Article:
Hiking: FAQs

If you’re planning a hike in the wilderness, you’ll properly have one or two questions that could benefit from an answer.

Our Hiking FAQs section includes some of the most asked questions on day or multi-day hikes. If you have a question that isn’t answered here, why not send a message and we will endeavor to provide a response as soon as possible.

Hiking: FAQs

Here are the most asked FAQs about hiking:

Q. What do you need to hike?

A. Hiking is a natural exercise that gives the perfect opportunity to get in tough with nature. Thankfully, this recreational activity does not involve a large investment to get started. Everyday shorts and sneakers might do for the occasional hike on a short, easy hike, but for long-term it benefits to invest in some of the must-have items of gear, including:

  • Clothes (layers)
  • Compass
  • Fire starter
  • First aid kit
  • Flashlight or headlamp
  • Food & water
  • Knife
  • Map
  • Sunscreen and sunglasses

Q. How much water to bring hiking

A. Drink water before, during, and after a hike. Most hikers pack too little. It is essential to stay hydrated for the duration of a hike, so a general rule is to pack at least 2-3 quarts per day – although this varies with the level of fitness, the weather, and the length of the hike.

Use a proper leak-proof water bottle for outdoor environments. Place the water bottle somewhere easily accessible, such as a backpack or waist pack. Alternatively, use one of the hydration packs from CamelBak other brands. Avoid carrying the water bottle in the hands which soon gets tiring.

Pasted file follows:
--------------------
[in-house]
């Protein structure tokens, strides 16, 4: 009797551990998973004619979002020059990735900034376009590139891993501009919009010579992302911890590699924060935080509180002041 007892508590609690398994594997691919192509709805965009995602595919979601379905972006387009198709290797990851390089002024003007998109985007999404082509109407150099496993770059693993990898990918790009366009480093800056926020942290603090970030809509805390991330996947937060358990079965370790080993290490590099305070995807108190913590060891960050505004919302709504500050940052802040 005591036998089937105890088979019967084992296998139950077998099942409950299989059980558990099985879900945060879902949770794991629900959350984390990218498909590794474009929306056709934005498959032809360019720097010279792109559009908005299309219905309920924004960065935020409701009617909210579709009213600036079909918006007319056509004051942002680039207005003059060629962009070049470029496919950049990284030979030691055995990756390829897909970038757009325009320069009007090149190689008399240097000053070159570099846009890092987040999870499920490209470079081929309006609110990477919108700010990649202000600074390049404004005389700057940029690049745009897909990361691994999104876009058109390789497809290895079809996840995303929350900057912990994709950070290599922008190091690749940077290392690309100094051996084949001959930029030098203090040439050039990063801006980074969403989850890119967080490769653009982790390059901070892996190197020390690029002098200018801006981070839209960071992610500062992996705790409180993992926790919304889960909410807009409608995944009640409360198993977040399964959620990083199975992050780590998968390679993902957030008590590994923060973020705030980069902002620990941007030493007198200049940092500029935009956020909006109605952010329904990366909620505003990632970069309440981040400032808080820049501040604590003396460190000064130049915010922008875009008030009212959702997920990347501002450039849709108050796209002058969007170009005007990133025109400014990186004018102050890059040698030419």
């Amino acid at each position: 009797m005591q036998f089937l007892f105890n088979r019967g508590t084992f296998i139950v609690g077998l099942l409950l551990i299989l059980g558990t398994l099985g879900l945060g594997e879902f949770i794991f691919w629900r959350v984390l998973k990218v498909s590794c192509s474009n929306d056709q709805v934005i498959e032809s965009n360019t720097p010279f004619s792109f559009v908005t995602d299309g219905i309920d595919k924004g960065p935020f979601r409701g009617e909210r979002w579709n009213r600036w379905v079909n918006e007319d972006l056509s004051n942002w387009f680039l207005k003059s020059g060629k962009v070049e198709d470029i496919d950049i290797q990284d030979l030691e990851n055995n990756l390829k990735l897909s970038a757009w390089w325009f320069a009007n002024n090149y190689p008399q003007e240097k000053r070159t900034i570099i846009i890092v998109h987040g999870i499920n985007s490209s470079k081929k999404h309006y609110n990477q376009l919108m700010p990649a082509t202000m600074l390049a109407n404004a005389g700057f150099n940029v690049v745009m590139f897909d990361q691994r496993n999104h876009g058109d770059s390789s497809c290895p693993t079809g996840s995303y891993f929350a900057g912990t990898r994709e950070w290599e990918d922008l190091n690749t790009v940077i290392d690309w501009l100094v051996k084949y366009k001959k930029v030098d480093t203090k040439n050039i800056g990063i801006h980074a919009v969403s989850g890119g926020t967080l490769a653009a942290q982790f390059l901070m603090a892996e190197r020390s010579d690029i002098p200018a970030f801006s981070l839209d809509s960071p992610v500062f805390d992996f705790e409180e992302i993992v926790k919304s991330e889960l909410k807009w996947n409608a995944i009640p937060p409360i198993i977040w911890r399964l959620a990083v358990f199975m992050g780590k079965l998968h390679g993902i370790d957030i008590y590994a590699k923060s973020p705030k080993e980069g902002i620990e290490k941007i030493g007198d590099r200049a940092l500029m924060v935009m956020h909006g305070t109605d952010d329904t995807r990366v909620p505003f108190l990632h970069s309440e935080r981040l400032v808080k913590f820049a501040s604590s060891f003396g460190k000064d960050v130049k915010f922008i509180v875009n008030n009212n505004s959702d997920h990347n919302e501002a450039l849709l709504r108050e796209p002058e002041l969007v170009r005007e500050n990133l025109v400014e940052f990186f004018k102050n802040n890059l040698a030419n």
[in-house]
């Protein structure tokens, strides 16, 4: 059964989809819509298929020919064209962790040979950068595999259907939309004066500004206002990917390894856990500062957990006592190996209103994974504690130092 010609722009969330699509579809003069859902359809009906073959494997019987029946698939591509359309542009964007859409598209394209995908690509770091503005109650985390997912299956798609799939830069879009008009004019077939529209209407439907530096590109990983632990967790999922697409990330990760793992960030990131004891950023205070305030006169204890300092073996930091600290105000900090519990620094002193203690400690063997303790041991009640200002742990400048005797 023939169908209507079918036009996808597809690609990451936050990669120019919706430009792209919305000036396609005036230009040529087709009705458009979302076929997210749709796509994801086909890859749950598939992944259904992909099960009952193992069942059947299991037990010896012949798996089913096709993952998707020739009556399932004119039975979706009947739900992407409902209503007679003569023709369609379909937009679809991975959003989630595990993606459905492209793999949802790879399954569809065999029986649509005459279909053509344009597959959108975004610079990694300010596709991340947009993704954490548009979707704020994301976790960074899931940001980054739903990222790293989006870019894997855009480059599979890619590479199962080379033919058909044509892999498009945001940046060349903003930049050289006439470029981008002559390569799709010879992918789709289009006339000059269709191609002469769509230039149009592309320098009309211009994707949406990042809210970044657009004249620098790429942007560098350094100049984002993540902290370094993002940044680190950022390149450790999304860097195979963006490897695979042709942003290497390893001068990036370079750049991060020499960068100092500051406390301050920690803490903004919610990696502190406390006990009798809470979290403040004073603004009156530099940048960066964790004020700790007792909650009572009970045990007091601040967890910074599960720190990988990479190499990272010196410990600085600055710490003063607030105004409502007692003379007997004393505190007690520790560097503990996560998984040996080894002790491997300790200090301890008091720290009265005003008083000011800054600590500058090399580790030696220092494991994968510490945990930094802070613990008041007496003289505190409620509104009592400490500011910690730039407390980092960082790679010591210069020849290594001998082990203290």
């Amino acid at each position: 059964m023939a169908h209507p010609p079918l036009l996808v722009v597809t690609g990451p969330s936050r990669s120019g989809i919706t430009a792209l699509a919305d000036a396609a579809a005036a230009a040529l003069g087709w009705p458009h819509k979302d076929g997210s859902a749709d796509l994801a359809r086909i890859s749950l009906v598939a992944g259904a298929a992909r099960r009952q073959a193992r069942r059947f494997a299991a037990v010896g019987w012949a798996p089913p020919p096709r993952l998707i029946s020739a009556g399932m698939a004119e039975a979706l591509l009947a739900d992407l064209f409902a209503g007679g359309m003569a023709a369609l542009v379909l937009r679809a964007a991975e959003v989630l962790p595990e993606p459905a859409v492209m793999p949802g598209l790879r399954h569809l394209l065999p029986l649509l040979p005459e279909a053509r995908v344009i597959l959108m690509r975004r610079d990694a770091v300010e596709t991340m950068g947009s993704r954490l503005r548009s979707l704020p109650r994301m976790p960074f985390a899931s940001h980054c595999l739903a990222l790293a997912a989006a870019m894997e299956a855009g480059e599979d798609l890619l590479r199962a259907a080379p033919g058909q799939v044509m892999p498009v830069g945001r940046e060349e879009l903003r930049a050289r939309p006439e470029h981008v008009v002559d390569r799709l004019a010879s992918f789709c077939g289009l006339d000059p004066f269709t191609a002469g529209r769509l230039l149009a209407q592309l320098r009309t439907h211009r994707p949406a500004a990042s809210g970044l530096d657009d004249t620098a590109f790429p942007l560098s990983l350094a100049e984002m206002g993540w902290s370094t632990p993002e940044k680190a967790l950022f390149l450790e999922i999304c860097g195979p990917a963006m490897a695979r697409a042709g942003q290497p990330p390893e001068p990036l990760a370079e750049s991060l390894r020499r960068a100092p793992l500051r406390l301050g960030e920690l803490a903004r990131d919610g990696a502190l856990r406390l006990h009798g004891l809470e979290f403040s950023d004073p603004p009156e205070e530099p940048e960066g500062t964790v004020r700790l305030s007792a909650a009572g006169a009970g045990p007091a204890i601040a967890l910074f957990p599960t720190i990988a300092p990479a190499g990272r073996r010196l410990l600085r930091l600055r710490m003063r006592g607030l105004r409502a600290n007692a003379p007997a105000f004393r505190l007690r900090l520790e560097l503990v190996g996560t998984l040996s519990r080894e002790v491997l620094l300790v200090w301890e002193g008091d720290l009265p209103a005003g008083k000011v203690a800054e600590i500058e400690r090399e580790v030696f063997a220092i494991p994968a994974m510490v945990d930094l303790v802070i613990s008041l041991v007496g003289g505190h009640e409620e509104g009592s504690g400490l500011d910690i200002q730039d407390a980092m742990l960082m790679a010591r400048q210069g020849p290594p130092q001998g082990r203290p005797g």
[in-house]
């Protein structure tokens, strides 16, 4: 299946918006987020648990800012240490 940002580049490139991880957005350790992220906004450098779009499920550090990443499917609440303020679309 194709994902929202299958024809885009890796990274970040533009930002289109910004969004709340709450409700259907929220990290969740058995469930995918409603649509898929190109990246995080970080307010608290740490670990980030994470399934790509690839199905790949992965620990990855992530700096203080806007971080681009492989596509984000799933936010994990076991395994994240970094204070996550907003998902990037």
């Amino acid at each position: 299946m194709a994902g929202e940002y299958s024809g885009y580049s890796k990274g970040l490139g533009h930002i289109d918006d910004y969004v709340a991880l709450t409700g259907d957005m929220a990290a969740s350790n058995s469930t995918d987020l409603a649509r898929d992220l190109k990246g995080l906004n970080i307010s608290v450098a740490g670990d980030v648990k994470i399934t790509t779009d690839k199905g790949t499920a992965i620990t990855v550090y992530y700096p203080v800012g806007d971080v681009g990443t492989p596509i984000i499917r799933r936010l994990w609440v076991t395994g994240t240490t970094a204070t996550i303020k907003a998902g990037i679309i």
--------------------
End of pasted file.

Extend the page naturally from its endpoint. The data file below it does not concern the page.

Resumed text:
Get a constant intake of water by sipping at regular intervals as opposed to the occasional gulp. A constant supply of water avoids issues with dehydration, improves stamina, makes you more energetic, and it is easier to tackle the difficult trails when well-hydrated.

Q. Is it okay to leave biodegradable items?

A. Leave no trace behind. You are responsible for anything taken on the hiking trail from misplaced gear to trash. If something wasn’t there on your arrival, make sure it isn’t left there when you leave. Carry out all food waste and avoid leaving misplace gear behind. Even biodegradable items like banana peels and apple cores shouldn’t be left behind – this can have an impact on other hikers and also habituate the wildlife to source human leftovers.

Avoid the easy route of burying the trash. Wildlife will soon detect it and dig it up. Plus, it could get exposed over time, which leaves the trash there for someone else to find.

Stick to the rule of leaving behind no sign of human influence. We recommended you dispose of waste properly and pack it out.

Q. What should you take on a day-hike?

A. For a day-hike, a series of perishable or non-perishable snack foods are perfect for keeping the energy up. Hiking lunch food that is less likely to disintegrate in the pack includes:

  • Energy bars
  • Trail mix (store bought or home-made)
  • Fresh fruit (apples, oranges, etc)
  • Pita bread
  • Cheese rolls
  • Dried soup
  • Dried fruit
  • Bagels
  • Tuna & crackers
  • Sandwiches

Ice packs can be used to help keep food chilled if preferred. Pack reusable containers to cut the potential trash on the trail.